NetHomeless

How Does the US Criminalize Homelessness?


And Why Is It Becoming Such a Trendy Thing to Do? 

You may hear the phrase “criminalizing homelessness” more often these days but struggle to understand what that actually means. Surely there isn’t a law on the books that says, “it is illegal to be homeless so any homeless person will be arrested and jailed,” is there?

Well, not in so many words. But there are many laws that work together to produce the same effect – unhoused people being arrested and jailed simply because they don’t have homes to go to.

Criminalizing homelessness essentially means taking a basic, everyday activity that humans need to do to live and passing a law that makes it a crime to do that basic thing if you don’t have a home to do it in. Here are a few examples:

Public Camping Bans

One of the most thinly veiled ways to criminalize homelessness is to institute public camping bans, which make it a punishable offense to be seen camping on public land. These bans are gaining popularity mostly because they’re being heavily pushed by the Cicero Institute, a conservative think tank with a vested interest in keeping prisons full. 

Because of this organized effort, these bans all share similar or identical language and function similarly. They set up an insufficient number of state-sanctioned camping zones with strict rules, short residency limits, questionable private security patrols, and not nearly enough space for everyone. Then they use the existence of that “safe camping zone” as an excuse to mistreat unhoused people everywhere else and sweep encampments at will, stuffing everyone who doesn’t fit in the allotted camping spaces into prison instead.

In an effort to force compliance with these bans, some states are even going as far as to cut funding for homeless services in cities that refuse to enforce the ban. That fact alone plainly shows that their motive was never altruistic.

Sit-Lie Laws

Sit-lie laws are municipal ordinances that make it a punishable offense to simply sit or lie down on the sidewalk or in certain other public places. These laws make sleep and rest luxuries that only those rich enough to maintain stable housing can afford.

They’re also enforced almost exclusively against unhoused people. Think about it. When was the last time your picnic in the park was interrupted by police officers telling you that you’re not allowed to sit down in this public park and better move along before you get arrested? Not likely, even if you had to nap after eating too much of the cheese plate.

A lot of sit-lie laws employ a common tactic in anti-homeless rhetoric: shifting the focus to another oppressed class. In this case, proponents try to misdirect your attention to disabled people with mobility impairments, insisting that people sitting or lying on sidewalks is an insurmountable obstacle for them. 

Never mind that disability activists have never once asked for this accommodation. If there were ever an issue, it could easily be resolved by a quick conversation asking the person in question to briefly shift out of the way. We don’t need a law where a simple “excuse me” will suffice. Honestly, how do these politicians navigate the aisles of a grocery store without passing a law making it a crime to stand too long in front of the milk case?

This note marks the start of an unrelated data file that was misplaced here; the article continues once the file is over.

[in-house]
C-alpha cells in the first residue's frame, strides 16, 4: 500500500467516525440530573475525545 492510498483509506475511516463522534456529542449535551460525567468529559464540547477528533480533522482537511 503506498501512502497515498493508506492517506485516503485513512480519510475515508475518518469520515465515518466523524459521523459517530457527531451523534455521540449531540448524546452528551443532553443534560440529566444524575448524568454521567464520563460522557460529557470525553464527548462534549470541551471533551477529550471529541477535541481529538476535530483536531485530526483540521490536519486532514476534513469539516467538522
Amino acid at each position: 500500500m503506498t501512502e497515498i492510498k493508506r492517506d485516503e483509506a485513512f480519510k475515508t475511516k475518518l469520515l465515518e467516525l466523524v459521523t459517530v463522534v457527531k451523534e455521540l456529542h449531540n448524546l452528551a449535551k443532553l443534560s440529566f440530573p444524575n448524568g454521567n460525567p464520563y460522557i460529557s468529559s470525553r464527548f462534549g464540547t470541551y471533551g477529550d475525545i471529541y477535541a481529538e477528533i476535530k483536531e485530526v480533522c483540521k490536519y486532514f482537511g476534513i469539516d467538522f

Anti-Loitering Laws

Camping bans and sit-lie laws are just the latest incarnations of a phenomenon that has been going on for decades. A sizeable slice of the housed population just doesn’t want to see the unhoused population at all. So, they keep passing laws to try and force homeless people out of sight and out of mind.

Anti-loitering laws are another vintage attempt at this goal. However, they’ve largely been declared unconstitutional, spurring anti-homeless people to get more creative with the newer types of homeless criminalization laws.

In their heyday, anti-loitering laws made it an offense for a person to be in a public place without an apparent reason to be there. Of course, this is exceptionally vague, allowing officials to use it against anyone and everyone in theory. In practice, these laws were enforced unevenly to say the least.

They’re basically like a “send person to jail free” card for anyone you don’t like the look of, which is a favorite pastime of NIMBYs who ate these laws up, but also a flagrant violation of our First Amendment rights. After these laws were taken off the books, anti-homeless groups had to be a little more crafty with their criminalization efforts and come up with the “fake concern” tactics we see them use today.

Bonus: Hostile Architecture

What are you to do if you’re a NIMBY or “concerned businessperson” who lives in a city that has refused to implement these rights-infringing homeless criminalization laws? You may not be able to dial 911 and have a random homeless person arrested or worse, but at least you can put a bunch of spikes anywhere that might be relatively comfortable for someone to sit or lie down!

Hostile architecture is the vigilante approach to sit-lie laws in which you make your building or neighborhood totally inhospitable by destroying all the human comfort available in it. This is the reason we have fewer and fewer places to sit in public places.

There are benches with weird “armrests” that prevent people from lying down comfortably. Buildings are covered with extreme slopes or literal spikes wherever there would otherwise be a smooth, flat surface big enough to rest. There are even sonic approaches- some buildings use speakers to play intermittent or annoying sounds so that no one will hang around outside very long.

Some people are so afraid of the “homeless boogeyman” in their imagination that they’re willing to destroy comfort and accessibility for themselves and others just to guarantee that no one living on the street will find a little comfort in a hard world.

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